Koodiyattam is an ancient Sanskrit theatrical tradition practiced in Kerala. The beautiful Kerala is an ancient land of history, heritage and culture. Fondly named “God’s Own Country’ the land is a paradise and the traditions are in reverence of the deities close to nature. Traditionally performed in theatres called as Kuttampalams located in the Hindu temples, the theatrical production is a treasured cultural heritage of Kerala.

Where to go in India to learn about Koodiyattam?

Cultural centers in Kerala, especially Kochi keeps the tradition alive. The many luxury resorts of Kerala also recreate for its guests.

5. Vedic Chanting

Vedic Chanting

India’s vedic era was the base of civilization. The sacred texts of veds of the time are the holy texts of Indian culture. The tradition of Vedic chanting involves chanting during sacred rituals and recited daily by the Vedic communities known not only for the rich content of its oral literature but also for the ingenious techniques employed by the Brahmin priests.

Where to go in India to learn about Vedic chanting?

This experience is not very hard as the many temples all over India practice the tradition.

6. Ramlila

A theatrical performance of Ramayana, the Ramlila is performed across North India during the festival of Dussehra. What makes this special is the devotion for the characters of Ramayana, the dialogues and the lessons of life. It is a treasured cultural heritage of India.

Where to go in India to learn about Ramlila?

Vrindavan, Varanasi, Delhi and Ramnagar are the most popular places.

7. Ramman

Another religious festival of India that finds its mention among the elite list of cultural heritage of humanity in India is Ramman. Hailing from the mountains of Uttarakhand, the festivities involve one particular village where all the residents have specific roles.

Where to go in India to learn about Ramman?

The villages of Saloor and Dungra in Uttarakhand are the exclusive places to experience the festival.

8. Mudiyett


From the God’s Own Country, Kerala, Mudiyett is a ritual dance drama based on a mythological tale of the battle between Darika, the demon and Goddess Kali. The vibrant attire, the magnificent masks and the traditions make it a rare gem of Indian cultural heritage.

Where to go in India to learn about Mudiyett?

Cultural centers in Kerala, especially Kochi keeps the tradition alive. The many luxury resorts of Kerala also recreate for its guests.

9. Chhau Dance

Chhau Dance

Chhau Dance is a semi-classical form of tribal dance, combining martial arts, storytelling, martial arts, mock combat, acrobatics, and athletics and story-telling based in eastern India. Based on episodes from epics including the Mahabharata and Ramayana, local folklore and abstract themes, the dance form is a colorful cultural heritage. The incredible masks used in Chhau are worth admiring as are the vibrant attires, musical instruments and graceful dance is an experience to cherish.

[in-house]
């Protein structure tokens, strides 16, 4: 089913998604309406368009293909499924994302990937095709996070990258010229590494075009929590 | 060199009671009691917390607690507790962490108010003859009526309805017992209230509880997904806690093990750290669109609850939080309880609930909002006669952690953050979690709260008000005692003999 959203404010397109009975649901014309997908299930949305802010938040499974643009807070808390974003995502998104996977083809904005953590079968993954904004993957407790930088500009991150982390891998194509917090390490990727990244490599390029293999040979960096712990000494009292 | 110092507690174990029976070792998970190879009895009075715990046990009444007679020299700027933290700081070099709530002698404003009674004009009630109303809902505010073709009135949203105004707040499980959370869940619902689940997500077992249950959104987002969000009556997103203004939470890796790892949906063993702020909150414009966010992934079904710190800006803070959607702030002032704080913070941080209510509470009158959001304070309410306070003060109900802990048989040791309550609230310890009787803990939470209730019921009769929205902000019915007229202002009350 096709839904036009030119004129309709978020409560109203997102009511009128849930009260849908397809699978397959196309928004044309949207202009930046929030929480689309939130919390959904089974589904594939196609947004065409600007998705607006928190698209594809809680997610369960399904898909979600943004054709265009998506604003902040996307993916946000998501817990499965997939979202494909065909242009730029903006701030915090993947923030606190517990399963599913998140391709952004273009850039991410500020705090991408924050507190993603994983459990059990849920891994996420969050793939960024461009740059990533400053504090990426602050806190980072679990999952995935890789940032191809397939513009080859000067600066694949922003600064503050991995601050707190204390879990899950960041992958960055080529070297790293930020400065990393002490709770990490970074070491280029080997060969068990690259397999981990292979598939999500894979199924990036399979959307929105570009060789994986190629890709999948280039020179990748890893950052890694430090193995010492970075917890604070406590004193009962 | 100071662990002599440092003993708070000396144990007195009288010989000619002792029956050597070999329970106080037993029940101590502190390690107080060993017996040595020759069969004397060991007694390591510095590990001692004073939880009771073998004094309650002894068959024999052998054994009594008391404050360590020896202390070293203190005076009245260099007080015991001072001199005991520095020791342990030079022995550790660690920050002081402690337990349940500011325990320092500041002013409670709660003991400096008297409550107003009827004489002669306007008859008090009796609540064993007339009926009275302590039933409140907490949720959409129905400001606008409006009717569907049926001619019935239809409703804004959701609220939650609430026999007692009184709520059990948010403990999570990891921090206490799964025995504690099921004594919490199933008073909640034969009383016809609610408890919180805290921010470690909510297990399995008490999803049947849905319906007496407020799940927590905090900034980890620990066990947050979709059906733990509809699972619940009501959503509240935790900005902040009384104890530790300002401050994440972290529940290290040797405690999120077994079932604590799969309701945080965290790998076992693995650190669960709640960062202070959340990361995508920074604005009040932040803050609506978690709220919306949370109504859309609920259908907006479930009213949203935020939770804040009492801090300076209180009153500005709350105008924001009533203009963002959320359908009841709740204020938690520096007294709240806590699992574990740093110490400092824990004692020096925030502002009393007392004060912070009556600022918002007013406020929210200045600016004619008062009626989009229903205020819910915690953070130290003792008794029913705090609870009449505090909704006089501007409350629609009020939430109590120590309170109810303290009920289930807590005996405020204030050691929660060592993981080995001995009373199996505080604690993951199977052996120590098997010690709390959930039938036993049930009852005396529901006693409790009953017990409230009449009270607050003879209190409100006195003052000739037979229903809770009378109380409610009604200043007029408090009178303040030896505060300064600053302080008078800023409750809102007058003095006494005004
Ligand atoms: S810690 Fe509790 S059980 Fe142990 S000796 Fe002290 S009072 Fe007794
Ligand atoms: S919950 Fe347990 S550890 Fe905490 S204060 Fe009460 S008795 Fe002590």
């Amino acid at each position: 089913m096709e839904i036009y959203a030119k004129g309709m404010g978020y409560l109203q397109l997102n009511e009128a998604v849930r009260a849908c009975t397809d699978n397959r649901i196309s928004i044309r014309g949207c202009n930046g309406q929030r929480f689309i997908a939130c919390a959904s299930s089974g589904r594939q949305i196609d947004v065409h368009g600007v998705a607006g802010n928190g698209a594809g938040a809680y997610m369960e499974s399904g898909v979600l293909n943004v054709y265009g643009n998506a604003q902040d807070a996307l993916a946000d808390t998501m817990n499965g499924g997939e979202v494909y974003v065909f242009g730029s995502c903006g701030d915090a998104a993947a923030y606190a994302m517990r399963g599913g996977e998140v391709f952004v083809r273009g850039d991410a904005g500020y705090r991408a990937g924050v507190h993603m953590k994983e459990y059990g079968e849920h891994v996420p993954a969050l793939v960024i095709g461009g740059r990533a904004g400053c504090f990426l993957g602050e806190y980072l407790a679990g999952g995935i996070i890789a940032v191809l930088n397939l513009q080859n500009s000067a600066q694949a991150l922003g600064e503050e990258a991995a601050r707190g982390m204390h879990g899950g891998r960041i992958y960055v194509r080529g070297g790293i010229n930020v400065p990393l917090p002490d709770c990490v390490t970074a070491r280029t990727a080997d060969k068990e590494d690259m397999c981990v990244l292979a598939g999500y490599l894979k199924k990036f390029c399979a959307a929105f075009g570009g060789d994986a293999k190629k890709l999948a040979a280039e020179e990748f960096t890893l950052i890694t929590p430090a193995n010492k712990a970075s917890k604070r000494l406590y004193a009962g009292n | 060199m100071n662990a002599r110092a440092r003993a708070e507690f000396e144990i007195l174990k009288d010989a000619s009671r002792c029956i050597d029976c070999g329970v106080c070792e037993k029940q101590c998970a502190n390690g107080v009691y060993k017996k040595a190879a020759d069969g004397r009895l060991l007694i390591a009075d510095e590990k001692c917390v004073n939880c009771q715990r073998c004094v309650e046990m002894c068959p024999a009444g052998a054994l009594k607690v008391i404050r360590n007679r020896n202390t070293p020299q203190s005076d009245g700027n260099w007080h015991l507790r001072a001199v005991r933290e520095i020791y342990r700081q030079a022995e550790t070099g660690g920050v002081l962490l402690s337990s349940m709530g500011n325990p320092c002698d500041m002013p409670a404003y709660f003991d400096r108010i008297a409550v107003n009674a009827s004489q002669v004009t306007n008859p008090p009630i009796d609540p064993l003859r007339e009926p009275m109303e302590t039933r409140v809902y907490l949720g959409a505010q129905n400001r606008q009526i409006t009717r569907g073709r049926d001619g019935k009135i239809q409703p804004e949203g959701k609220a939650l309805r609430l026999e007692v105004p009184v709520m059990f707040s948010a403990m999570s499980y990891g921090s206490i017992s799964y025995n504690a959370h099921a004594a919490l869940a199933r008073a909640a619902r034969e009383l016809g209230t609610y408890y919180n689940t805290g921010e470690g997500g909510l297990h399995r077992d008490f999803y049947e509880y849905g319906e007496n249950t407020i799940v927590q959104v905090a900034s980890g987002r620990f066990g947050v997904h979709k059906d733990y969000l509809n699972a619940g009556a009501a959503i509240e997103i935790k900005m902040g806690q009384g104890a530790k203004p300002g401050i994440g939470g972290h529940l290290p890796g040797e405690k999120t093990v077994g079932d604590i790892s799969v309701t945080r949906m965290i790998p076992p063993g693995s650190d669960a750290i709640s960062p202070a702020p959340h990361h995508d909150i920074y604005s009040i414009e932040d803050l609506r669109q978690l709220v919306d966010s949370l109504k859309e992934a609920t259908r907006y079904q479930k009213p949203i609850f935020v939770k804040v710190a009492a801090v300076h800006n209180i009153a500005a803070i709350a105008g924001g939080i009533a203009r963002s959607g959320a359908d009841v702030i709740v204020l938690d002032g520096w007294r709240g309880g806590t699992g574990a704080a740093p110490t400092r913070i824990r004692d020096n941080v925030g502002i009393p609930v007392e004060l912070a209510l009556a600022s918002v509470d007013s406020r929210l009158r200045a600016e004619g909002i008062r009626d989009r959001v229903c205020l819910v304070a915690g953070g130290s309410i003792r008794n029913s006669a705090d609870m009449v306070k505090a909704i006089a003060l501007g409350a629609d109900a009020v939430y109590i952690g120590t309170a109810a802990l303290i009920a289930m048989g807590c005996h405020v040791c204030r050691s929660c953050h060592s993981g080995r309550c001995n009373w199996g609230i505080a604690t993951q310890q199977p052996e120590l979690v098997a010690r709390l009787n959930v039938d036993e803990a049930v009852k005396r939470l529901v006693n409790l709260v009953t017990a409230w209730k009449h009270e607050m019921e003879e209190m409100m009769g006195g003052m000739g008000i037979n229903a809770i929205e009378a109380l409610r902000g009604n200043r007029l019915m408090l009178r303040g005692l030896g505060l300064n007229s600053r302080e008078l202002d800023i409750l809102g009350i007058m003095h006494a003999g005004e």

Where to go in India to learn about Chhau Dance?

The origin of Chhau Dance is East India, in the cities of Kolkata, Purulia, Bhubaneswar, etc.

10. Buddhist Chanting

Buddhist chanting is a part of the prayers of the Buddhist lamas (priests) in the Ladakh region. There are several forms of chanting and what makes it special is the serenity it grants to the chanters and one who even listen to the chants. Accompanied with musical instruments, these chants are a melody that soothes the body, mind and soul.

Where to go in India to learn about Buddhist Chanting?

Monasteries in Ladakh keep the tradition alive.

11. Sankirtana

Hailing from the North East India, Sankirtana is a set of arts performed to mark religious occasions and various stages in the life of the Vaishnava people of the Manipur plains.

12. Traditional brass and copper craft of utensil making

The craft of the Thatheras of Jandiala Guru constitutes the traditional technique of manufacturing brass and copper utensils in Punjab.

13. Nawrouz

The Persian New year celebrated worldwide. It involves street performances of music and dance, public rituals involving water and fire, traditional sports and the making of handicrafts.


Divulge into the secrets of the Walled City of Jaipur


The royal capital of Rajasthan, Jaipur, globally known as the ‘Pink City’ has recently joined the elite UNESCO World Heritage list. One of the most popular places to visit in India, the regal city of Jaipur has for decades lured visitors from all over the globe with its opulence. Magnificent architecture, rich traditions, royal hospitality, Jaipur has so much to offer. Indulge in sightseeing, royal stay, a superlative shopping experience and more. Definitely a delight for those interested in Indian heritage, Jaipur has been one of the most popular places to visit in India. In fact, it is a part of the most-sought travel itinerary of India, the Golden Triangle Tour.

Besides a display of royal palaces, mighty forts, culture and heritage, there is fabulous food, fairs, and festivals, arts and crafts, music and dance and many treasures to explore. The city remains in welcoming spirit mode for the better part of the year except for a few summer months. Here is a Jaipur Travel Guide that will certainly assist you in planning a wonderful holiday in Jaipur.

Jaipur Walled City

The secrets of the Walled City

The 18th century walled city of Jaipur is one of the most glamorous testament of the era of Rajputs and the unique elegance of Rajasthan. Jaipur was conceptualised after studying the urban planning of several European cities. For the first time in Indian history, a blueprint was made, which brought to life India’s first aesthetic well-planned city. However, it was the vision of the Maharaja Jai Singh II and his business acumen and scientific temperament. Giving fruition to his vision was the architect Vidyadhar Bhattacharya. The city was designed on the concepts of Shilpa Shashtra and Vastu Shashtra to ensure a lot of natural sunshine and breeze in residential and commercial establishments.

Jaipur city architecture

Spectacular arched pols (gates), located at seven entry points lead to a well-laid city in a geometric grid of streets cutting each other at right angles. The layout is such that every corner of the city gets adequate air and light. The water conservation and management system, drainage system, and the organisation of town space as different functional units was well thought of.